Research Lab Autoclave Safety: Bad Doors and Autoclave Explosions
By: Priorclave Limited
Category: Lab Autoclaves
WARNING: These are disturbing pictures of research lab autoclave accidents. There is blood.
What happened? A lab tech loaded an older-style autoclave, began the cycle, and walked away to attend to other tasks. Either due to user error or wear-and-tear over time, the door locking mechanism was not fully engaged. As the cycle progressed, the chamber pressure climbed. Mid-cycle the pressure peaked, blowing the door off the autoclave. It struck the worker, who was 50 feet away at the time, resulting in serious injuries.
Note that while the person involved in this incident was only injured, autoclave doors have been responsible for several fatalities. Even when everything operates normally and the autoclave is in good repair, older models can be opened prematurely. The force of the door flying open–even if the hinges hold–can strike a worker with tremendous force.
(Incidentally, this sort of explosion cannot happen with a modern autoclave equipped with computer-controlled permission-based door release and mechanical thermal/pressure interlocks.)
A Cheap Dental Autoclave is a Ticking Bomb
This incident resulted in no injuries (the autoclave room was empty at the time), but massive structural damage:
In this case, the failure was attributed to metal fatigue. According to the manufacturer, doors should be replaced every five years(!) as a matter of “routine maintenance”(!!!)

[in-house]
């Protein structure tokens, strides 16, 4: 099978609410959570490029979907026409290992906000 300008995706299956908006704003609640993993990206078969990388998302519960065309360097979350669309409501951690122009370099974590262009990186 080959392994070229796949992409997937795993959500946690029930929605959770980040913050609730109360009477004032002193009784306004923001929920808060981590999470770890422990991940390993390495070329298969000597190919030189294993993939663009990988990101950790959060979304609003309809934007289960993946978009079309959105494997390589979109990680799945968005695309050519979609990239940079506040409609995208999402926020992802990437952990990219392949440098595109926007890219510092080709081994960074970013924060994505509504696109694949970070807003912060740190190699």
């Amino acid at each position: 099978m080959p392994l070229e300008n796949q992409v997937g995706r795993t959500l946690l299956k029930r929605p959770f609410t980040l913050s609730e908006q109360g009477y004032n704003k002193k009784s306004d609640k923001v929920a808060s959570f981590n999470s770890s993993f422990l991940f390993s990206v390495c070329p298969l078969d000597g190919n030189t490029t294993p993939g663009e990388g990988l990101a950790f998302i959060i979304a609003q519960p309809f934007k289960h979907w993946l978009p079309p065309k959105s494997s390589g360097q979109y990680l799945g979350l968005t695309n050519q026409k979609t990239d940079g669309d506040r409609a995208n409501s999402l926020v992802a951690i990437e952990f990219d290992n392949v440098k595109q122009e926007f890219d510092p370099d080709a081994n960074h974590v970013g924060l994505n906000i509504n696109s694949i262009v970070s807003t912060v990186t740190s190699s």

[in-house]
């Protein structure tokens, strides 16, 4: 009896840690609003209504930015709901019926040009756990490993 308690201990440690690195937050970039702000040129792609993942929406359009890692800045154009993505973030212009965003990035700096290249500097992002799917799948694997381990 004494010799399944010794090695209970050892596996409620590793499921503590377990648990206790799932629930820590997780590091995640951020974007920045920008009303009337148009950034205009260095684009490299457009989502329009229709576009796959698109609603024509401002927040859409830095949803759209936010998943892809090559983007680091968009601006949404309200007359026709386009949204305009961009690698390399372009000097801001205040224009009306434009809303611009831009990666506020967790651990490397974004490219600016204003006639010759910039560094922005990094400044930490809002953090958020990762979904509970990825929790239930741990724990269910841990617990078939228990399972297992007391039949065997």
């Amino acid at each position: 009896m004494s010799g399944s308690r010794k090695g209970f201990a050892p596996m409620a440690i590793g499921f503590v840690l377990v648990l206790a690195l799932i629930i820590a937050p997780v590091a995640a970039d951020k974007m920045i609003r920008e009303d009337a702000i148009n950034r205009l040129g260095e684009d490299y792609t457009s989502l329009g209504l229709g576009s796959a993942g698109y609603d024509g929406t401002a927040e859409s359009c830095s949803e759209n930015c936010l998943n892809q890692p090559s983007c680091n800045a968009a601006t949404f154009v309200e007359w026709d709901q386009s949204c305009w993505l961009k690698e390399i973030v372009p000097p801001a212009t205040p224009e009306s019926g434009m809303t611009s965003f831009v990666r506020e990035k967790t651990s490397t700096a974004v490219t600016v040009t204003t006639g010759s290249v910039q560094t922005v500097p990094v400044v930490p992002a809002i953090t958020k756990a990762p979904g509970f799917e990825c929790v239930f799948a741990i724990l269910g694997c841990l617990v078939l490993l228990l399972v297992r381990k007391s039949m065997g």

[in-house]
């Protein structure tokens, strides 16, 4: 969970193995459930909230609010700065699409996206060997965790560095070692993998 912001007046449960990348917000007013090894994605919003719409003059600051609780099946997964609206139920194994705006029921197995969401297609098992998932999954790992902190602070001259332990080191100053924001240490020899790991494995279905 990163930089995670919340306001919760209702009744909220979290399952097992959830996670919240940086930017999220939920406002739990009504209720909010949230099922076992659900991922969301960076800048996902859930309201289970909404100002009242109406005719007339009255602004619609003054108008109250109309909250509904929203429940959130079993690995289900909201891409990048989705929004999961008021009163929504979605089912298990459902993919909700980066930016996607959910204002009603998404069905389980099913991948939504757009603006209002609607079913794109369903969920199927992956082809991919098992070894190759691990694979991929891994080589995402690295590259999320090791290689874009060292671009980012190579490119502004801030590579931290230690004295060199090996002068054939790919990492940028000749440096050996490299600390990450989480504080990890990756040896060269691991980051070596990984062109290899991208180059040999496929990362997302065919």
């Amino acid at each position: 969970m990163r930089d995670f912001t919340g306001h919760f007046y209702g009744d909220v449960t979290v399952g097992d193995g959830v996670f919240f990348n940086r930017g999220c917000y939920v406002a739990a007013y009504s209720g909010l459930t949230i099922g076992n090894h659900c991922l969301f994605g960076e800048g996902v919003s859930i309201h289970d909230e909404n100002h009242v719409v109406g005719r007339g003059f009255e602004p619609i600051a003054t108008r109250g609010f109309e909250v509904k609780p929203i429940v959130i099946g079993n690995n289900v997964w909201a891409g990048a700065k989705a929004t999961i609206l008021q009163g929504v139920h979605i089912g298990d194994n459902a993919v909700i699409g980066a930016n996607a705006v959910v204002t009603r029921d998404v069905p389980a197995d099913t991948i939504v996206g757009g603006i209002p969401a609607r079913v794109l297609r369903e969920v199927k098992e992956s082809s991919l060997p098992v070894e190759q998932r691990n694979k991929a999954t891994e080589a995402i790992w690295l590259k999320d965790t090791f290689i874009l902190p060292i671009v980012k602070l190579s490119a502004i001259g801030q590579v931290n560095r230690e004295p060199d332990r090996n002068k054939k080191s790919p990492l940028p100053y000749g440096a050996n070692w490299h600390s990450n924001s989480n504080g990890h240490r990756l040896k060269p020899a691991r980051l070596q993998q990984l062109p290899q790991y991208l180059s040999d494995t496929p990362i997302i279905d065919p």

Yet another reason we are highly, highly suspicious of second-hand and dental autoclaves in research settings.
Research Lab Autoclave Safety Best Practices
While dramatic, explosions like these are rare. The real danger when operating the autoclave is also the absolutely most mundane thing about it: The heat. Steam autoclaves are effective because steam transfers heat so well, better than air and most lab surfaces. And that steam does not differentiate between red bags and your arms. Stay safe:
- Always wear appropriate PPE
- Don\\’t open the autoclave door until pressure has dropped to 0 psi
- Wait 10 minutes with the door cracked open before removing any materials from the autoclave
- Step to the side when opening the autoclave; keep your face and body clear of the door and any exiting steam
- Never autoclave a tightly capped bottle
- Always check to make sure the door is firmly closed